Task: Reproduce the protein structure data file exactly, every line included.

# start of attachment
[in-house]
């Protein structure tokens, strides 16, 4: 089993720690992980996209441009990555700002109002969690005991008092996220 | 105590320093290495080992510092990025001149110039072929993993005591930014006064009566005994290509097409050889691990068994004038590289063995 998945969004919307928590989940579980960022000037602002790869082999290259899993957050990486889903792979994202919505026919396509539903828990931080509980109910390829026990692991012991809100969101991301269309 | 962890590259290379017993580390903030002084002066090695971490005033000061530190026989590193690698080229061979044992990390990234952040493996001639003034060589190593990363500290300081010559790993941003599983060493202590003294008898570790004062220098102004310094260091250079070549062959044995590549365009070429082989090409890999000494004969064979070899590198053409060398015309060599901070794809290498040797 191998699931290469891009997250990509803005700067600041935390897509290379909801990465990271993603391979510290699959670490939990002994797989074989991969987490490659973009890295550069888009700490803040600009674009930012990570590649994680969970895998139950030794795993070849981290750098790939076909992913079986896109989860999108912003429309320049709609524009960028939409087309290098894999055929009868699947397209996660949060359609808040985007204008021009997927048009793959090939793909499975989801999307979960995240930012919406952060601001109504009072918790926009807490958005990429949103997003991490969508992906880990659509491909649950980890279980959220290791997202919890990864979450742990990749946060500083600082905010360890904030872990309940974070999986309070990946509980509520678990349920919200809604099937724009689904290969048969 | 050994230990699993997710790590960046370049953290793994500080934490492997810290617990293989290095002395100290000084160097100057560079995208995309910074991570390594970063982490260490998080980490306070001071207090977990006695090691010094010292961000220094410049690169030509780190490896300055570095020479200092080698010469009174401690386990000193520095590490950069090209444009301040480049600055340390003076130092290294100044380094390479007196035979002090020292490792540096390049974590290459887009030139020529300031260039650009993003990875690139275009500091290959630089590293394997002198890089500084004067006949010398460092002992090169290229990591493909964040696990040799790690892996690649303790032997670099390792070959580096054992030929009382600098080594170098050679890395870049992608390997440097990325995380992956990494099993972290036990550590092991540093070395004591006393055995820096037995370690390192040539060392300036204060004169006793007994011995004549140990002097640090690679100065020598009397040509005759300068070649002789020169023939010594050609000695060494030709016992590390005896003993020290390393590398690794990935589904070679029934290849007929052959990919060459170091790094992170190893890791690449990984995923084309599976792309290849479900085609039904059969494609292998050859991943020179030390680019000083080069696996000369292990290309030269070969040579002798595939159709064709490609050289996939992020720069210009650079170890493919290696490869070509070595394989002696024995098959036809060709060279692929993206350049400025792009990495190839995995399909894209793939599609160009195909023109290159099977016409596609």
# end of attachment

[in-house]
């Protein structure tokens, strides 16, 4: 089993720690992980996209441009990555700002109002969690005991008092996220 | 105590320093290495080992510092990025001149110039072929993993005591930014006064009566005994290509097409050889691990068994004038590289063995 998945969004919307928590989940579980960022000037602002790869082999290259899993957050990486889903792979994202919505026919396509539903828990931080509980109910390829026990692991012991809100969101991301269309 | 962890590259290379017993580390903030002084002066090695971490005033000061530190026989590193690698080229061979044992990390990234952040493996001639003034060589190593990363500290300081010559790993941003599983060493202590003294008898570790004062220098102004310094260091250079070549062959044995590549365009070429082989090409890999000494004969064979070899590198053409060398015309060599901070794809290498040797 191998699931290469891009997250990509803005700067600041935390897509290379909801990465990271993603391979510290699959670490939990002994797989074989991969987490490659973009890295550069888009700490803040600009674009930012990570590649994680969970895998139950030794795993070849981290750098790939076909992913079986896109989860999108912003429309320049709609524009960028939409087309290098894999055929009868699947397209996660949060359609808040985007204008021009997927048009793959090939793909499975989801999307979960995240930012919406952060601001109504009072918790926009807490958005990429949103997003991490969508992906880990659509491909649950980890279980959220290791997202919890990864979450742990990749946060500083600082905010360890904030872990309940974070999986309070990946509980509520678990349920919200809604099937724009689904290969048969 | 050994230990699993997710790590960046370049953290793994500080934490492997810290617990293989290095002395100290000084160097100057560079995208995309910074991570390594970063982490260490998080980490306070001071207090977990006695090691010094010292961000220094410049690169030509780190490896300055570095020479200092080698010469009174401690386990000193520095590490950069090209444009301040480049600055340390003076130092290294100044380094390479007196035979002090020292490792540096390049974590290459887009030139020529300031260039650009993003990875690139275009500091290959630089590293394997002198890089500084004067006949010398460092002992090169290229990591493909964040696990040799790690892996690649303790032997670099390792070959580096054992030929009382600098080594170098050679890395870049992608390997440097990325995380992956990494099993972290036990550590092991540093070395004591006393055995820096037995370690390192040539060392300036204060004169006793007994011995004549140990002097640090690679100065020598009397040509005759300068070649002789020169023939010594050609000695060494030709016992590390005896003993020290390393590398690794990935589904070679029934290849007929052959990919060459170091790094992170190893890791690449990984995923084309599976792309290849479900085609039904059969494609292998050859991943020179030390680019000083080069696996000369292990290309030269070969040579002798595939159709064709490609050289996939992020720069210009650079170890493919290696490869070509070595394989002696024995098959036809060709060279692929993206350049400025792009990495190839995995399909894209793939599609160009195909023109290159099977016409596609």